WOLFSTHAL, CHUNE (1851–1924), composer. Born in Tysmenitsa, Galicia, Wolfsthal was the son of a cantor. Together with his six brothers he organized the well-known Kapelle Wolfsthal ensemble in Tarnopol. It toured widely and entertained both at gentile social functions and at ḥasidic courts. After service as a military bandmaster, Wolfsthal became conductor at the Jewish Theater in Lvov but was forced to flee to Vienna in 1914, and returned to Tarnopol after the war. The operettas which he composed, Der Teufel als Retter, R. Jehuda Halevi, Der komische Ball, Die Malke Schwo, Die Tochter Jeruschulajims, Die Drei Matunes (from the story by I.L. Peretz), and Bostenai were written in the classical pattern of Johann Strauss and Suppé operettas. They were played in every Jewish theater in the world and made Wolfsthal's reputation second only to that of Abraham *Goldfaden. He also composed waltzes, marches, and dances which attained great popularity. Despite his success, Wolfsthal lived and died in poverty.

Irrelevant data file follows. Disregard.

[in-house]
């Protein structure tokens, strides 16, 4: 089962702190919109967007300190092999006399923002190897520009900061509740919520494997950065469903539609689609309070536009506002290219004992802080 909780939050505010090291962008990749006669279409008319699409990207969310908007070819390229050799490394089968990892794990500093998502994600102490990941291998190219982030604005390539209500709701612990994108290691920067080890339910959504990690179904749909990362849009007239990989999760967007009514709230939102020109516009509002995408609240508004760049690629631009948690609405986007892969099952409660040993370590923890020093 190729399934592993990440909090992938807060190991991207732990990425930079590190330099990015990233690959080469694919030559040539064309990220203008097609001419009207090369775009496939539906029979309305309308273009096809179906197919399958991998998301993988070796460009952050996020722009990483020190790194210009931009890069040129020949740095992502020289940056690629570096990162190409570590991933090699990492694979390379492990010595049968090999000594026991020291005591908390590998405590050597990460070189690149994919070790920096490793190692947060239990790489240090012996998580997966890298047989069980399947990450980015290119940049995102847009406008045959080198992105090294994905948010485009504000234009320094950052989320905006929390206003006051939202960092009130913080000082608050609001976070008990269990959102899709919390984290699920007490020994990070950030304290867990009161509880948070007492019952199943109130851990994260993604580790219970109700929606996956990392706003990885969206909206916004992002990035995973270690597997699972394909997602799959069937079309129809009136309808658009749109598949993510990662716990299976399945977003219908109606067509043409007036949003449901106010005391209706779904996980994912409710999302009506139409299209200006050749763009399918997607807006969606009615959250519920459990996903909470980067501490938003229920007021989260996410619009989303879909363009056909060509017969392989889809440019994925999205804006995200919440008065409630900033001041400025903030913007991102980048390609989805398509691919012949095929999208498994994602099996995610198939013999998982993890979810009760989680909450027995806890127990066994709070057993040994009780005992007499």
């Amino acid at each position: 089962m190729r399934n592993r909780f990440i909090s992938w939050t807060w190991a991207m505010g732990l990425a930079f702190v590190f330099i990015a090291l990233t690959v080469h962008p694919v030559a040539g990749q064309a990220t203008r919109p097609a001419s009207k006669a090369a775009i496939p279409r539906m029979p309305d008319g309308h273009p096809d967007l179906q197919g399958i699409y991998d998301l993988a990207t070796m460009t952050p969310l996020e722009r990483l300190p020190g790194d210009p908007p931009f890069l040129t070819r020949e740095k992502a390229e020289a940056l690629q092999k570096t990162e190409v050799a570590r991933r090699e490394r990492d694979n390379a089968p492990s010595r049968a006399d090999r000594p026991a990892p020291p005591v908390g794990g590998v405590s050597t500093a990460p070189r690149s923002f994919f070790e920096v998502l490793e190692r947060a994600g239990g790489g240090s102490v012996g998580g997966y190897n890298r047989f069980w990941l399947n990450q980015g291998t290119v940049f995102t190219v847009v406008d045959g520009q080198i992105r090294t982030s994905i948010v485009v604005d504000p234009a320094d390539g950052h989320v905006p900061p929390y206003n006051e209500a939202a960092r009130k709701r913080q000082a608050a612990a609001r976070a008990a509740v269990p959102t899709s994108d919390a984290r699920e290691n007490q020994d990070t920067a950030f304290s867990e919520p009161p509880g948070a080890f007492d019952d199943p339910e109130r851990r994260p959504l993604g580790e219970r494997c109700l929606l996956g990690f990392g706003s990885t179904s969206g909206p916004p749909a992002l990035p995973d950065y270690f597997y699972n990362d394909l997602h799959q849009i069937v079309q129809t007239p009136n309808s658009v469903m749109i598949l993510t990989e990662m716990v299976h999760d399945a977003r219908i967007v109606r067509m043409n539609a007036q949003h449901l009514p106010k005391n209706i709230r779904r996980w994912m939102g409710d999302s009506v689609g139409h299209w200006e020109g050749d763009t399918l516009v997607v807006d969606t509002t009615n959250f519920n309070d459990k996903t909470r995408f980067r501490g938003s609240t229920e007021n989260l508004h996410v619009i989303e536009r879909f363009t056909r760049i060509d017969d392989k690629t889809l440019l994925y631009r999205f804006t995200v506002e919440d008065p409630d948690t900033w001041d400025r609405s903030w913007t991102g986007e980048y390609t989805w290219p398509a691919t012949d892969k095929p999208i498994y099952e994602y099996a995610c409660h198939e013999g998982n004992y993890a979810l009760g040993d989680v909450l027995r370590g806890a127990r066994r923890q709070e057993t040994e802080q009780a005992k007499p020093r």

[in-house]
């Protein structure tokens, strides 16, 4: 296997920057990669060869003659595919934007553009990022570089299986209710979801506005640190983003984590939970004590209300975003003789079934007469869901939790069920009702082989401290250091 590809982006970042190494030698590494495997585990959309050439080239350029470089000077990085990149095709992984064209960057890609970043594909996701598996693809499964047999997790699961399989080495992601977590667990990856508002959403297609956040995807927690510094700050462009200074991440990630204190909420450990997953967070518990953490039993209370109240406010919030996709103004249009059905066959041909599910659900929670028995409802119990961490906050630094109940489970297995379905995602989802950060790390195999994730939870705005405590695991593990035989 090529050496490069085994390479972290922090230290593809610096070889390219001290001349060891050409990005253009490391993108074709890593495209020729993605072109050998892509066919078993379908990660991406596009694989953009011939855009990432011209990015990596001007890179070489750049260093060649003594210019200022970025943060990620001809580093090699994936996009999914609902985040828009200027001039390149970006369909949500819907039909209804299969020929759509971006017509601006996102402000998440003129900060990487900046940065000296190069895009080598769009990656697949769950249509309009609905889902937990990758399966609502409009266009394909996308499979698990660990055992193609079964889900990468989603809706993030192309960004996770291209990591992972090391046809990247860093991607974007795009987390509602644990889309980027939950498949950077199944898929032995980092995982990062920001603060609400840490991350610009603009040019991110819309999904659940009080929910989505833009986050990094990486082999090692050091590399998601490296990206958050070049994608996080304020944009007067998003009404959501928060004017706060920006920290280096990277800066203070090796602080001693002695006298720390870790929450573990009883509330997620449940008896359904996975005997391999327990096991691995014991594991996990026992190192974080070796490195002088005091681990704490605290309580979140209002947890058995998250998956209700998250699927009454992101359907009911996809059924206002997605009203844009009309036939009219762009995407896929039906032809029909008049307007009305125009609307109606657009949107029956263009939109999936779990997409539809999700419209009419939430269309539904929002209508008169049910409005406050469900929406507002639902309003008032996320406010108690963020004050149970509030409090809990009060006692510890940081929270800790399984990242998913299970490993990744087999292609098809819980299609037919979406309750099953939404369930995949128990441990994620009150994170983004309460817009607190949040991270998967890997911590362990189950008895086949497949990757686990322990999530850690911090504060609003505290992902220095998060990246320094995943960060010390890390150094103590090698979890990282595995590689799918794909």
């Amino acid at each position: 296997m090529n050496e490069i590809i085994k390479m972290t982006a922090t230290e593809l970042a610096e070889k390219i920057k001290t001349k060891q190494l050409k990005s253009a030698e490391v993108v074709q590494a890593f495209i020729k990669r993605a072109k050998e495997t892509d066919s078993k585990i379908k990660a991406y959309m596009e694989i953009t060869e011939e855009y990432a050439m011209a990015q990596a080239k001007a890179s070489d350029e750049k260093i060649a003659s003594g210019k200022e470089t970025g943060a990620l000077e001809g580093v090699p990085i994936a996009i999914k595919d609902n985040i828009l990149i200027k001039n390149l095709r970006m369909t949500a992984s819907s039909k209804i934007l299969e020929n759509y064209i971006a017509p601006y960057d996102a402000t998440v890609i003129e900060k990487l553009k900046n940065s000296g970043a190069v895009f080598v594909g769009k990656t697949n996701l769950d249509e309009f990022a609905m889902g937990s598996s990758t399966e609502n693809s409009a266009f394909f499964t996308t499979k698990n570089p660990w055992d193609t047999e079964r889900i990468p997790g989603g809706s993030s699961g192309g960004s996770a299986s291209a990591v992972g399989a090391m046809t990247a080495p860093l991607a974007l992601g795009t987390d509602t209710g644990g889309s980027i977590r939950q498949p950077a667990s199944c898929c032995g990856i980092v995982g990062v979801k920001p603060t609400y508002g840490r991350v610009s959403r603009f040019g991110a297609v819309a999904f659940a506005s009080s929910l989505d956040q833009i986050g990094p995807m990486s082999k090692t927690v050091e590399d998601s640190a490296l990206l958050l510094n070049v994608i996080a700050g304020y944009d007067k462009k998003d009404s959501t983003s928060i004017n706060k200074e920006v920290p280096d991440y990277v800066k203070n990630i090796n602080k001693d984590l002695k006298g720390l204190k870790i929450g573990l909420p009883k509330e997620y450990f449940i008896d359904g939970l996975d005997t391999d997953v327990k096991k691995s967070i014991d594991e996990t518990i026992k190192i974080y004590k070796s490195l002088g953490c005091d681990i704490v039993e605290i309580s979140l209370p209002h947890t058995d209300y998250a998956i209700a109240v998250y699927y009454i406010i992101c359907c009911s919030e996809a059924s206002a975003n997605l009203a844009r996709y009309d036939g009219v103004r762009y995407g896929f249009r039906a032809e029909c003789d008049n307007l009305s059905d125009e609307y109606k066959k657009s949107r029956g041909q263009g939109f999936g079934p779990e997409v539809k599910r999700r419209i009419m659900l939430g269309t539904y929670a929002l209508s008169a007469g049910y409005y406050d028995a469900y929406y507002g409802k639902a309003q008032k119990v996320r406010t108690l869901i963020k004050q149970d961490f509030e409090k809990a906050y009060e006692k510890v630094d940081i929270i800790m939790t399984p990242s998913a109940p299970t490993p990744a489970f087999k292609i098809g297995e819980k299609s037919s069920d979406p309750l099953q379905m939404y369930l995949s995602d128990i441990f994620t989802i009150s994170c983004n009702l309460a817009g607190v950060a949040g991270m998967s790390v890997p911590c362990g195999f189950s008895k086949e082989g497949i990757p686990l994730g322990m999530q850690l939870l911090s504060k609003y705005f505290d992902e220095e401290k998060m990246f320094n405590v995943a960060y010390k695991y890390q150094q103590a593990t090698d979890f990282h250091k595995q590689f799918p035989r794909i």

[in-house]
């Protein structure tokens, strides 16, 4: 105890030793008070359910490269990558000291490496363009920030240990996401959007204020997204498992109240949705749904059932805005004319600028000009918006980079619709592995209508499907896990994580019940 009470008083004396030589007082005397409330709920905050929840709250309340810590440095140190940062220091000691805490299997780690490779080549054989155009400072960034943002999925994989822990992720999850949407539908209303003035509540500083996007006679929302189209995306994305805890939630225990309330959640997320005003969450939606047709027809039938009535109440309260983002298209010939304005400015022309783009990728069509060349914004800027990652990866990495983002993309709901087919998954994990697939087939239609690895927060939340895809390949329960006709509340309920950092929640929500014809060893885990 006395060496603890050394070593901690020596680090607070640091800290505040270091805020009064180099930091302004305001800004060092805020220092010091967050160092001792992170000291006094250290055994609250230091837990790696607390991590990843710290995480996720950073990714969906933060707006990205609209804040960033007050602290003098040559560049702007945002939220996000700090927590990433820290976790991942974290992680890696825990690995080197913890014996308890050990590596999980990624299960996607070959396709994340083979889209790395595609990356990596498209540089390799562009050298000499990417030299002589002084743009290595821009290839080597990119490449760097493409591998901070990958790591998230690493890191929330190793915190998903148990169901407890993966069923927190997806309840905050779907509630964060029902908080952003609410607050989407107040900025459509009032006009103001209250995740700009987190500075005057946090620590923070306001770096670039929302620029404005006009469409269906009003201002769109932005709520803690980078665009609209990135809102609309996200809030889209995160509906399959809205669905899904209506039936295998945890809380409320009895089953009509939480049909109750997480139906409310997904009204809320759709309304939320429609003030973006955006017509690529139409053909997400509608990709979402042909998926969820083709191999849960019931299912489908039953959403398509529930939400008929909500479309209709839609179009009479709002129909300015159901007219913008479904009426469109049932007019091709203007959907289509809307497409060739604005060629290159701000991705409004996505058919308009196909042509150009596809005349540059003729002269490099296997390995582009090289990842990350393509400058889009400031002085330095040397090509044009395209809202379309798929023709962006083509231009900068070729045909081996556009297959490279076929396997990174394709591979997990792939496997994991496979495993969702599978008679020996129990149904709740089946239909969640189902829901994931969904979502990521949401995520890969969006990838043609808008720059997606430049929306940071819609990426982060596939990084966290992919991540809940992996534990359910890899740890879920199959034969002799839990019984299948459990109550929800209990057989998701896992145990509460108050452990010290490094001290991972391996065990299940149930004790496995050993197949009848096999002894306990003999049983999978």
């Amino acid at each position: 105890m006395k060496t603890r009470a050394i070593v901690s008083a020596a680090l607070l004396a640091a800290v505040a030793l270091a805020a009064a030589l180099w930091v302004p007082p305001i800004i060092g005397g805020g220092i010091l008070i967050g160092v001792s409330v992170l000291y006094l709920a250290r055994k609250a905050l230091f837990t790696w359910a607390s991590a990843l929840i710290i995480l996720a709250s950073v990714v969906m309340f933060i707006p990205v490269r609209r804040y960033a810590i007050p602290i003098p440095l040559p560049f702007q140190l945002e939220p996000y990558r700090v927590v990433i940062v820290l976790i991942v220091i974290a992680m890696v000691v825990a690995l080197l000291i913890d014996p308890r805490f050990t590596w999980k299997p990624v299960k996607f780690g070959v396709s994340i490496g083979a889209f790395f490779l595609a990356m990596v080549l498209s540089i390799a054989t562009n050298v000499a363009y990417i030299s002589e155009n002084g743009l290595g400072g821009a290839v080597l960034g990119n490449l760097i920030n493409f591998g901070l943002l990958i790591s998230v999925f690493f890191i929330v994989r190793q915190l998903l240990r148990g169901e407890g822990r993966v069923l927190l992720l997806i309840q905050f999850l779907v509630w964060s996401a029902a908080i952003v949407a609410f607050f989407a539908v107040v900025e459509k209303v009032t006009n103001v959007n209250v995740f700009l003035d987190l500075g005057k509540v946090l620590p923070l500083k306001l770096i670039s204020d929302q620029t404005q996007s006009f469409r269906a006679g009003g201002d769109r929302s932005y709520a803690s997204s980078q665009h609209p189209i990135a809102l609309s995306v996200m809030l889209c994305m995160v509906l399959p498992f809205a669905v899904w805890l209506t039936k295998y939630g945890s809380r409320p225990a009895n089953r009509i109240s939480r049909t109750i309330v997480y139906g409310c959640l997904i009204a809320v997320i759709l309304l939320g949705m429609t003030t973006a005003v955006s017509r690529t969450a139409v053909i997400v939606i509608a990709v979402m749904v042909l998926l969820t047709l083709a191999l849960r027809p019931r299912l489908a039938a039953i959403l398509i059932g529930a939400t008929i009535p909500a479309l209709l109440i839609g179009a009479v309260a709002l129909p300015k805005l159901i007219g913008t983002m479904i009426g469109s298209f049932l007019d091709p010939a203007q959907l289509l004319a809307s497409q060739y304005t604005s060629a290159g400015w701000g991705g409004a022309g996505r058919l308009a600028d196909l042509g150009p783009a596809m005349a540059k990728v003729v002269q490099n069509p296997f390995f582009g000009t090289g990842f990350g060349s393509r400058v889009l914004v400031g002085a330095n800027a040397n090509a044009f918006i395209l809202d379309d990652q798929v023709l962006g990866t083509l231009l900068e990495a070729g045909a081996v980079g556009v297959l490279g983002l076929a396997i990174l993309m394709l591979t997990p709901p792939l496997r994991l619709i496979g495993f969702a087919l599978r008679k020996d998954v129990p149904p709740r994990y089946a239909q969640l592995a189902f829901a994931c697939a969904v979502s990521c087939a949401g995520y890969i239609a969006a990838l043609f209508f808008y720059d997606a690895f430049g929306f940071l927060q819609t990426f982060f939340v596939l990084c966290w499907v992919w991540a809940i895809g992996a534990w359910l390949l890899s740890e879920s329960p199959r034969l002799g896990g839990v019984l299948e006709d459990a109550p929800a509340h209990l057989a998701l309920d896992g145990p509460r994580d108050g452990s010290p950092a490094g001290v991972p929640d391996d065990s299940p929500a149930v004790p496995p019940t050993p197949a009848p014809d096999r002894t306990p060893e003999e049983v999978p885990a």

Source: Encyclopaedia Judaica. © 2008 The Gale Group. All Rights Reserved.